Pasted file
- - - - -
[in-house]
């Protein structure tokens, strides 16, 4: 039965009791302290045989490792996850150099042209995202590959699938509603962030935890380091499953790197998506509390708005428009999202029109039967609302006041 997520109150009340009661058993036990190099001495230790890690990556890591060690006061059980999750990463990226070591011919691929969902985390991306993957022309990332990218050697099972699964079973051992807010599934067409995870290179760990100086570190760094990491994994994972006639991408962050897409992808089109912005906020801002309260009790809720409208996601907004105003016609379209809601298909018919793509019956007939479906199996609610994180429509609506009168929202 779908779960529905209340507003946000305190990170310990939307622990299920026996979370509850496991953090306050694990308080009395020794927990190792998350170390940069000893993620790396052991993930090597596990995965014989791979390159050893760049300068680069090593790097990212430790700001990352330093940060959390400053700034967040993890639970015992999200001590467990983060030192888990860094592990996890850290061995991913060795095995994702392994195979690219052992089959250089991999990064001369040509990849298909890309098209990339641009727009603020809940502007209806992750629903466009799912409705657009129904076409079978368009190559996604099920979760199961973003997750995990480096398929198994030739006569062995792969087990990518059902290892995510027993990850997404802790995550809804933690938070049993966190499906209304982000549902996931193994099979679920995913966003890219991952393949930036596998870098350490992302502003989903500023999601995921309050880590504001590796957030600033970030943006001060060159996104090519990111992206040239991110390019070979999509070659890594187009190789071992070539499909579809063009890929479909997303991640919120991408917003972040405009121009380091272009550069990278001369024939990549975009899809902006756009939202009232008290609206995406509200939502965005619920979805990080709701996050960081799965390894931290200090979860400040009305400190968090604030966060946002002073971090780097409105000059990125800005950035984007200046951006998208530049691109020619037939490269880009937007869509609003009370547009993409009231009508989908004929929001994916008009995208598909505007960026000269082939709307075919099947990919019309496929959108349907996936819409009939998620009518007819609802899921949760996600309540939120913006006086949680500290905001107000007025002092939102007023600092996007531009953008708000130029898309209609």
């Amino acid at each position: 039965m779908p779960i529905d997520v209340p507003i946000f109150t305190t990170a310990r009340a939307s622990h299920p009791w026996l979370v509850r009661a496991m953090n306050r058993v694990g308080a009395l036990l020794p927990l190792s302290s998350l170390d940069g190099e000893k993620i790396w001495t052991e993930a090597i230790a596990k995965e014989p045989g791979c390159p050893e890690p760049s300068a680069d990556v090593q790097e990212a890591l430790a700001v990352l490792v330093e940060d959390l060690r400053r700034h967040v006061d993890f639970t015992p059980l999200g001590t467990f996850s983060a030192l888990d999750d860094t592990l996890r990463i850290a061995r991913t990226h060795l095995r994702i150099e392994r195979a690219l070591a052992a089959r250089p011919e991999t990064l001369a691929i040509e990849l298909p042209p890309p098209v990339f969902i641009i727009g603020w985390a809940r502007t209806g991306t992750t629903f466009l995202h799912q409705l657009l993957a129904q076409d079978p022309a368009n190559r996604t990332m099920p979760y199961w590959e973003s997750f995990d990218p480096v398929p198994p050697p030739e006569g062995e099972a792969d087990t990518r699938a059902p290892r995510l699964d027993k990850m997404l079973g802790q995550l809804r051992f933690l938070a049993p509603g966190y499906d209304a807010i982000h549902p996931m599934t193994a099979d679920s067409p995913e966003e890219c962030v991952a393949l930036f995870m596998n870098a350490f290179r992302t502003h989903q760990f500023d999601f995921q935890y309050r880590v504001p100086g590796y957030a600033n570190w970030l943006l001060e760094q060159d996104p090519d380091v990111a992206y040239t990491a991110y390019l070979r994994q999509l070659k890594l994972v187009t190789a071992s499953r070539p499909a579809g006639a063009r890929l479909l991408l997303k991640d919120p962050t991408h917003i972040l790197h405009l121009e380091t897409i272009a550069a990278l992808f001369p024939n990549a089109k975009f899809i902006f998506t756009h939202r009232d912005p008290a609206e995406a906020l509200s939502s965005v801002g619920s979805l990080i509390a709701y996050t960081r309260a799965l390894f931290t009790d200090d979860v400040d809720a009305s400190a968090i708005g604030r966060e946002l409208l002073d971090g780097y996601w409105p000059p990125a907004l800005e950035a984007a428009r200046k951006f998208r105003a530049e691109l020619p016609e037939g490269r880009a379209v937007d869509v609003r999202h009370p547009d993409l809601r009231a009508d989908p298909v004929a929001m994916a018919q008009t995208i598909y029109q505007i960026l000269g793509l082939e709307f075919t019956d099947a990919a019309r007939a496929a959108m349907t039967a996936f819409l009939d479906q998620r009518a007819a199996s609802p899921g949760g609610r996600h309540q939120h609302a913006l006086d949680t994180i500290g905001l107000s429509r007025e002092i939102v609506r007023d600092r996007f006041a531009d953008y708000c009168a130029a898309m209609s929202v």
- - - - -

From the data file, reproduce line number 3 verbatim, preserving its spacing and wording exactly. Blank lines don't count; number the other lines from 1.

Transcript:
């Amino acid at each position: 039965m779908p779960i529905d997520v209340p507003i946000f109150t305190t990170a310990r009340a939307s622990h299920p009791w026996l979370v509850r009661a496991m953090n306050r058993v694990g308080a009395l036990l020794p927990l190792s302290s998350l170390d940069g190099e000893k993620i790396w001495t052991e993930a090597i230790a596990k995965e014989p045989g791979c390159p050893e890690p760049s300068a680069d990556v090593q790097e990212a890591l430790a700001v990352l490792v330093e940060d959390l060690r400053r700034h967040v006061d993890f639970t015992p059980l999200g001590t467990f996850s983060a030192l888990d999750d860094t592990l996890r990463i850290a061995r991913t990226h060795l095995r994702i150099e392994r195979a690219l070591a052992a089959r250089p011919e991999t990064l001369a691929i040509e990849l298909p042209p890309p098209v990339f969902i641009i727009g603020w985390a809940r502007t209806g991306t992750t629903f466009l995202h799912q409705l657009l993957a129904q076409d079978p022309a368009n190559r996604t990332m099920p979760y199961w590959e973003s997750f995990d990218p480096v398929p198994p050697p030739e006569g062995e099972a792969d087990t990518r699938a059902p290892r995510l699964d027993k990850m997404l079973g802790q995550l809804r051992f933690l938070a049993p509603g966190y499906d209304a807010i982000h549902p996931m599934t193994a099979d679920s067409p995913e966003e890219c962030v991952a393949l930036f995870m596998n870098a350490f290179r992302t502003h989903q760990f500023d999601f995921q935890y309050r880590v504001p100086g590796y957030a600033n570190w970030l943006l001060e760094q060159d996104p090519d380091v990111a992206y040239t990491a991110y390019l070979r994994q999509l070659k890594l994972v187009t190789a071992s499953r070539p499909a579809g006639a063009r890929l479909l991408l997303k991640d919120p962050t991408h917003i972040l790197h405009l121009e380091t897409i272009a550069a990278l992808f001369p024939n990549a089109k975009f899809i902006f998506t756009h939202r009232d912005p008290a609206e995406a906020l509200s939502s965005v801002g619920s979805l990080i509390a709701y996050t960081r309260a799965l390894f931290t009790d200090d979860v400040d809720a009305s400190a968090i708005g604030r966060e946002l409208l002073d971090g780097y996601w409105p000059p990125a907004l800005e950035a984007a428009r200046k951006f998208r105003a530049e691109l020619p016609e037939g490269r880009a379209v937007d869509v609003r999202h009370p547009d993409l809601r009231a009508d989908p298909v004929a929001m994916a018919q008009t995208i598909y029109q505007i960026l000269g793509l082939e709307f075919t019956d099947a990919a019309r007939a496929a959108m349907t039967a996936f819409l009939d479906q998620r009518a007819a199996s609802p899921g949760g609610r996600h309540q939120h609302a913006l006086d949680t994180i500290g905001l107000s429509r007025e002092i939102v609506r007023d600092r996007f006041a531009d953008y708000c009168a130029a898309m209609s929202v």